Umlazi court postpones inquest into 1986 death of three ANC activists

Reading Time: 4 minutes

The Umlazi Magistrate’s Court has postponed an inquest into the death of three African National Congress (ANC) activists who disappeared in 1986, to November 30, 2022.

Ntombikayise Kubheka, Musawenkosi Phewa and Bright Sokhulu were allegedly killed by the Security Police, but their bodies were never found. It is believed that the trio belonged to an underground structure, known as the KwaMashu ANC Cell.

The matter was postponed to allow the state time to notify witnesses and to finalise legal representation for the witnesses and the families.

The National Prosecuting Authorities (NPA) in KwaZulu-Natal says they now have a total of 30 cases stemming from the work of the Truth and Reconciliation Commission (TRC), of which 10 have recently been referred to them.

Provincial NPA spokesperson Natasha Ramkisson-Kara says they are focusing on cases in which the TRC did not grant amnesty from prosecution.

During the TRC proceedings, several Port Natal Security Branch members applied for amnesty. Some of the applicants were granted amnesty whilst others were not. The NPA was mandated to look at matters where amnesty was not granted by the TRC and decide whether there is a prosecutable case or not.

To assist the NPA in arriving at a proper decision, the DPCI was mandated to conduct investigations into such matters, also parliament approved the establishment of units by both NPA and DPCI to focus on these matters.

The Director of Public Prosecutions in KwaZulu-Natal, after reading the dockets that were submitted by the DPCI KZN TRC unit in these matters, has decided that formal inquests should be held.

Senior State Advocates from the NPA’s TRC Unit will be handling these inquests.

It was expected that the inquest into the death of the 3 ANC activists would start in the Umlazi Magistrate’s Court on Monday. Some family members of the activists were in court. However, most of the relatives were reluctant to speak to the media.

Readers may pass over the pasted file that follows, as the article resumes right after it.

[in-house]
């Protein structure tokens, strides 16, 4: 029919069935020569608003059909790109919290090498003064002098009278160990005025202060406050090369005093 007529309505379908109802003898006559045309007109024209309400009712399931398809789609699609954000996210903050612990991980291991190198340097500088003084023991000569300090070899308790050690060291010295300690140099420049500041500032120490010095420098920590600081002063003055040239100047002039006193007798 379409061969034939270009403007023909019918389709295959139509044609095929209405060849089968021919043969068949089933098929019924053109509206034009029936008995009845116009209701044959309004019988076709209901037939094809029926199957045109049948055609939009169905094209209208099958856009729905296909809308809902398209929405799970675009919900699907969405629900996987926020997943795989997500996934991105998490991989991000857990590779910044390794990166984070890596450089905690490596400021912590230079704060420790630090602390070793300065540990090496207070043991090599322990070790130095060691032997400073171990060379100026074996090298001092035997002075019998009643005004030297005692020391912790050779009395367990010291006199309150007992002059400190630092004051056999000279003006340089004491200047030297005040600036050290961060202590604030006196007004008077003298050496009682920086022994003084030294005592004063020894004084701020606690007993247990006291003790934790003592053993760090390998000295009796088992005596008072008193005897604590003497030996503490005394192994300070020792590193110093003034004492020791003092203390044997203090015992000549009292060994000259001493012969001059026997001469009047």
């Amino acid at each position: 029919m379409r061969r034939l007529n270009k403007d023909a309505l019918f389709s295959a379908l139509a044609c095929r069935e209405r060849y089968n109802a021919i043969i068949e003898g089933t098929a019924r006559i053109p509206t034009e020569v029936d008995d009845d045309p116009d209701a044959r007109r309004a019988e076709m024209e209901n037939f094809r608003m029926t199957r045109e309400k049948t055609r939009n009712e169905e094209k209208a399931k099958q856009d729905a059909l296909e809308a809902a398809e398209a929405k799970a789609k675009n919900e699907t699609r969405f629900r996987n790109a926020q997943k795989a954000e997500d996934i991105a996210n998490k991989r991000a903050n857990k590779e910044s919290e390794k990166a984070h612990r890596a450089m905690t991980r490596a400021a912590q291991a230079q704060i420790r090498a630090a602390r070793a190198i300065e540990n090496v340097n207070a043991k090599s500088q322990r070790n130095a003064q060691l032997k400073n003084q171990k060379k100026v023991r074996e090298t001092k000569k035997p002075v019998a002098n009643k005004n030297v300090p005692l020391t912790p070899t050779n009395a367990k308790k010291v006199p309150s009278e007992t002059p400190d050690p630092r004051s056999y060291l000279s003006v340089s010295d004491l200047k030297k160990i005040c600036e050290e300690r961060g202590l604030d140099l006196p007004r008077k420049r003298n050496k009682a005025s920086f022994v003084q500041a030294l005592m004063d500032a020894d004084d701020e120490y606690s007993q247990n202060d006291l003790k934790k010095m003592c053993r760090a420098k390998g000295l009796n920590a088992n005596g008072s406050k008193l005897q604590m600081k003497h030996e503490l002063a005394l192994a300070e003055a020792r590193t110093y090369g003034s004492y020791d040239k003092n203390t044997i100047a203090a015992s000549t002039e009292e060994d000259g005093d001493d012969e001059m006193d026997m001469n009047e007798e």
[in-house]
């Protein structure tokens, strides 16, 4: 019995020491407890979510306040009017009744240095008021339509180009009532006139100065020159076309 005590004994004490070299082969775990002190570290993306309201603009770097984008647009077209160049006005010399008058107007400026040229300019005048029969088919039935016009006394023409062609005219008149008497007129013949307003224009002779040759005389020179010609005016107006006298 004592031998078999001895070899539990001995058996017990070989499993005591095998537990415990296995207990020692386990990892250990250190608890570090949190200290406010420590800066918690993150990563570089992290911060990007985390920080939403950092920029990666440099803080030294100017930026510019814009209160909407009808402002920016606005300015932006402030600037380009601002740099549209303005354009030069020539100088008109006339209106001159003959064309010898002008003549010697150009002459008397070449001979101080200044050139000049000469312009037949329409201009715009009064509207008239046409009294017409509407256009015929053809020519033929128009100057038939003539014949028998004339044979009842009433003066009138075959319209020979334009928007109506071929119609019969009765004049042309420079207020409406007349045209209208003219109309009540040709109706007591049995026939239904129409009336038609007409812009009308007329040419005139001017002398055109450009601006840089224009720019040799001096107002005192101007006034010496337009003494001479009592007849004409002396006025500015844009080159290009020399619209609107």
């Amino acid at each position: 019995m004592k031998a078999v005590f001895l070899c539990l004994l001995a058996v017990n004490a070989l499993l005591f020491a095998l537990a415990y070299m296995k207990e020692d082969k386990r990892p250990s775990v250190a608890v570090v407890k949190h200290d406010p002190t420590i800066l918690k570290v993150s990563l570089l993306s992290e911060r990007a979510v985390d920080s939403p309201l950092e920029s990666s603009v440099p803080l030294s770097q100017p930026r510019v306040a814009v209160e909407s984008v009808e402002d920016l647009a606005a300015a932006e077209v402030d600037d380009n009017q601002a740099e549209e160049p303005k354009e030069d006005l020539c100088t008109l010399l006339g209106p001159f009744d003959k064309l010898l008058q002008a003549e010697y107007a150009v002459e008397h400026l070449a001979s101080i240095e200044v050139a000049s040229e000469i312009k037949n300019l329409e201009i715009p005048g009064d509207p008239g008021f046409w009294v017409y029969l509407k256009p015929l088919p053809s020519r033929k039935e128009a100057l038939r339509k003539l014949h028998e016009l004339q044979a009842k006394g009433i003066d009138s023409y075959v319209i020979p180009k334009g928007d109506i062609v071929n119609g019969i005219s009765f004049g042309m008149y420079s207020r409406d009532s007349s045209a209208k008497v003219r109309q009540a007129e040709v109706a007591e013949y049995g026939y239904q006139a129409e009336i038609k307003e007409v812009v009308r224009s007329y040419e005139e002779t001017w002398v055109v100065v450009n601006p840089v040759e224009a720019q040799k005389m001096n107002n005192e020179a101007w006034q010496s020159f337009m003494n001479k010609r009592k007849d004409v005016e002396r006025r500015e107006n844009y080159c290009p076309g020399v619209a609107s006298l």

A son of one of the activists, who wanted to remain anonymous, says he is eager to know what happened to the father he never knew.

“I have been told my father was an ANC activist, from what I’ve heard I understand my father was a hero, and he was about twenty years at that time in 1987. I was told he was taken by white police. I was born the following day after he was taken on May 20th. It has been 35 years since my father was killed. Until today, I have unhealed wounds of not knowing my father, that pains me the most. We do not know where he is buried, 35 years later we still do not know what happened to his remains.”

Meanwhile, this family welcomes the inquest into the killing of their loved one.

KwaZulu-Natal Director of Public Prosecutions Advocate Elaine Zungu said at a briefing last week that they have experienced challenges with inquests involving TRC cases.

Zungu says, “Some of the challenges with regards to the TRC matters are as follows, the unavailability of documents, many documents are still being traced e.g. post mortem reports, photo albums, inquest records where inquests were previously held, dockets, prison records, another issue the age of the witnesses and their recollection of events. Many of the witnesses who are still available, are old. The unavailability of witnesses and or suspects as they have died.”

The relatives of the three men have pinned their hopes on the inquest to finally get answers.